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Pandora

Music streaming service Pandora to shut down Australia and New Zealand operations

Just after announcing the resignation of its cofounder and CEO Tim Westergren, music streaming service Pandora is understood to be shuttering its operations around Australia and New Zealand, its offices to close within the month.

Though Jane Huxley, the former managing director of Pandora in Australia, had stepped down six months ago and a permanent replacement had not yet been named, AdNews reported that the company’s local staff were not expecting the news, given Pandora had recently signed a number of local deals.

A statement from Pandora read, “After diligent analysis, we have decided to discontinue our operations in Australia and New Zealand and expect to wind down the service for listeners over the next few weeks.

“While our experience in these markets reinforces the broader global opportunity long-term, in the short-term we must remain laser-focused on the expansion of our core business in the United States.”

There will be a tough road ahead: with the service having only been available in Australia, New Zealand, and the US, data from Statista released earlier this week found that Pandora added just five million users in the past three years, while Spotify added 100 million users in the same period.

With the resignation of Westergren, Roger Faxon, a member of the Pandora board, said the board has taken various steps to “refocus and reinforce” the company over the last few weeks. CFO Naveen Chopra was named interim CEO.

“As listeners continue to move from traditional terrestrial radio to more dynamic and flexible offerings, it is the board’s belief that this transition continues to present a massive opportunity, and that Pandora is in an ideal position to capture an increasing share of this audience,” he said.

Faxon added that with digital radio at the core of the Pandora business, and its Plus and Premium offerings, the company has “all of the tools necessary to capitalise on the opportunity”.
“With our comprehensive suite of offerings and a refortified balance sheet, we will be able to more effectively recruit listeners, and we will be able to provide them with more of the content they want and the services they desire in order to better retain them,” he said.

Westergren, who had served as CEO of Pandora from 2002 to 2004 before returning last year to “drive transformation across the business”; since his return, Westergren said the company “accomplished far more than we anticipated”.

He said, “We rebuilt Pandora’s relationships with the music industry; launched a fantastic Premium on-demand service, and brought a host of tech innovations to our advertising business. With these in place, plus a strengthened balance sheet, I believe Pandora is perfectly poised for its next chapter.”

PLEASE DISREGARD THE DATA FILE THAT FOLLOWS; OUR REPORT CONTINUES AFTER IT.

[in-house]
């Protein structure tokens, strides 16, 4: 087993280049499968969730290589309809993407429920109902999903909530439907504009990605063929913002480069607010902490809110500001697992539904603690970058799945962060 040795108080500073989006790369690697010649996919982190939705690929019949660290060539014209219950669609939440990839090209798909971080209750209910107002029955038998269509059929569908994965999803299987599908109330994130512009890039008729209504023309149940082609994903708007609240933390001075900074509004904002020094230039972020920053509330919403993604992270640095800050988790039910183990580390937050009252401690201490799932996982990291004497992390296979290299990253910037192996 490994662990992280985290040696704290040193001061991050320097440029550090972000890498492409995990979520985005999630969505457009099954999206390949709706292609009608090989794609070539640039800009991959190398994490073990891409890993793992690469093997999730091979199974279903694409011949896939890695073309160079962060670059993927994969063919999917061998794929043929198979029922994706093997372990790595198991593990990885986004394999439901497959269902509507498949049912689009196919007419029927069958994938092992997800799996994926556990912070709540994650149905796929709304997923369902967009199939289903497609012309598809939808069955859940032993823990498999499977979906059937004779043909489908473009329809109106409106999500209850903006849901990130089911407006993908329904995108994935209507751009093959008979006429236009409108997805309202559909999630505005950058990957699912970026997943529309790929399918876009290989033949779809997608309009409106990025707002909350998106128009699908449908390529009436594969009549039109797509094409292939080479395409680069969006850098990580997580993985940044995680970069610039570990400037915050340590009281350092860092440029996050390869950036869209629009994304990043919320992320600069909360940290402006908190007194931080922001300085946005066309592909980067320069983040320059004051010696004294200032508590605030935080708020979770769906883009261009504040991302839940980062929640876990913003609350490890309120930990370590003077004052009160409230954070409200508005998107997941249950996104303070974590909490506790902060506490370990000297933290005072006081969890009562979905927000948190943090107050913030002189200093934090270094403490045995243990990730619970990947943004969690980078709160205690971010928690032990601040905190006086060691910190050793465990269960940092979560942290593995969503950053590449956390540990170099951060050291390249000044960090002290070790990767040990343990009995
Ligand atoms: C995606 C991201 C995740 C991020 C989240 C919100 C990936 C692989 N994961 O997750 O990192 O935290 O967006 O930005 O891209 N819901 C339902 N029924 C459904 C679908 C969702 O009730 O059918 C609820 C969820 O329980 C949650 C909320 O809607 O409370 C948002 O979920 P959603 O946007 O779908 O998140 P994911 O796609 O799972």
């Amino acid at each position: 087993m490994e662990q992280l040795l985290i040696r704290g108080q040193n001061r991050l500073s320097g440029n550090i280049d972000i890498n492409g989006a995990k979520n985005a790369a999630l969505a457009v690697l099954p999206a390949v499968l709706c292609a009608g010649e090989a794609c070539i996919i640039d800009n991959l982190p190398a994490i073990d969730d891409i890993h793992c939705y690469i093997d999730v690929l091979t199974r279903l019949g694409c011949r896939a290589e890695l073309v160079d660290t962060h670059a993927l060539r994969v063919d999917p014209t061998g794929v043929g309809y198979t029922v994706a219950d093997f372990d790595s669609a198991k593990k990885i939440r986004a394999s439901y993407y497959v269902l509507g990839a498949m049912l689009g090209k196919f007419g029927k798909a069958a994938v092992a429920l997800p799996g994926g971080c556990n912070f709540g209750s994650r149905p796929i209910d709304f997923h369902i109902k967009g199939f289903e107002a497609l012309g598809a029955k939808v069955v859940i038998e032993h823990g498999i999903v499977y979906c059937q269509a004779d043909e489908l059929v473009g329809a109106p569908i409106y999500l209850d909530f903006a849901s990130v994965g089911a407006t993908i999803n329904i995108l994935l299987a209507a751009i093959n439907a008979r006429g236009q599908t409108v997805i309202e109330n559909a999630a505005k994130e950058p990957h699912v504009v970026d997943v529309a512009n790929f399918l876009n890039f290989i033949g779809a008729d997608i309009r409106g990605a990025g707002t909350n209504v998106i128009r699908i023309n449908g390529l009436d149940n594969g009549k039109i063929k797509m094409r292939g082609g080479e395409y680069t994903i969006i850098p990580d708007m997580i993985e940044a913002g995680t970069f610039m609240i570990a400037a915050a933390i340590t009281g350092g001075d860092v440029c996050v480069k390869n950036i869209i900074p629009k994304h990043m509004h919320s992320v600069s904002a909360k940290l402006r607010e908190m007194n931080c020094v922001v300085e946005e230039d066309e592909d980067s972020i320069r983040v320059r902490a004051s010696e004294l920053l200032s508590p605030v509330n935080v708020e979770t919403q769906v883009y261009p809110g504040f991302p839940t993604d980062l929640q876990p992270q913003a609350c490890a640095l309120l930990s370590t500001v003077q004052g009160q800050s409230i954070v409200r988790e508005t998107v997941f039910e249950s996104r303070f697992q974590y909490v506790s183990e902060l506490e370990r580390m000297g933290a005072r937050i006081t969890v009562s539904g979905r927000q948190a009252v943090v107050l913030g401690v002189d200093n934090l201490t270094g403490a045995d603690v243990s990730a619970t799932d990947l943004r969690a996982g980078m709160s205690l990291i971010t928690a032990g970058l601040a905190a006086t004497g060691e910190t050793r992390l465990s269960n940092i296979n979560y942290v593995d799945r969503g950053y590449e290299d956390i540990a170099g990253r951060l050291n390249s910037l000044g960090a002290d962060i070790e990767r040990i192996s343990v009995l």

The company announced a US$480 million investment from SiriusXM and the sale of Ticketfly to Eventbrite for US$200 million earlier this month.

The departure of Pandora follows the closing of Gold Coast streaming startup Guvera last month, with founder and chief executive Claes Loberg departing the business.

After shareholders were informed of the departure of Loberg and major investor Steve Porch from the board, remaining cofounder and director Darren Herft calling on those interested in joining the board to step forward.

Founded in 2008 with ambitions to take on Pandora and Spotify, the startup’s streaming platform operated on a brand-funded model, and was looking to focus its efforts on emerging markets including India and Indonesia after finding little success locally.

Having raised $185 million in funding from over 3,000 investors, many self-managed super funds, since launch, Guvera last year issued a prospectus stating it would be aiming to raise between $40 million and $100 through a float that would put its valuation at over $1 billion.

This valuation confused many; despite having 14 million users across 10 countries, the prospectus showed the startup had brought in just $1.2 million in revenue through the 2015 financial year, and lost $81 million.

Following the failed float attempt, Guvera Limited put subsidiaries Guvera Australia and Guv Services into administration, while Guvera Employment also called in administrators in late March.

Image: Tim Westergren. Source: TechCrunch. 





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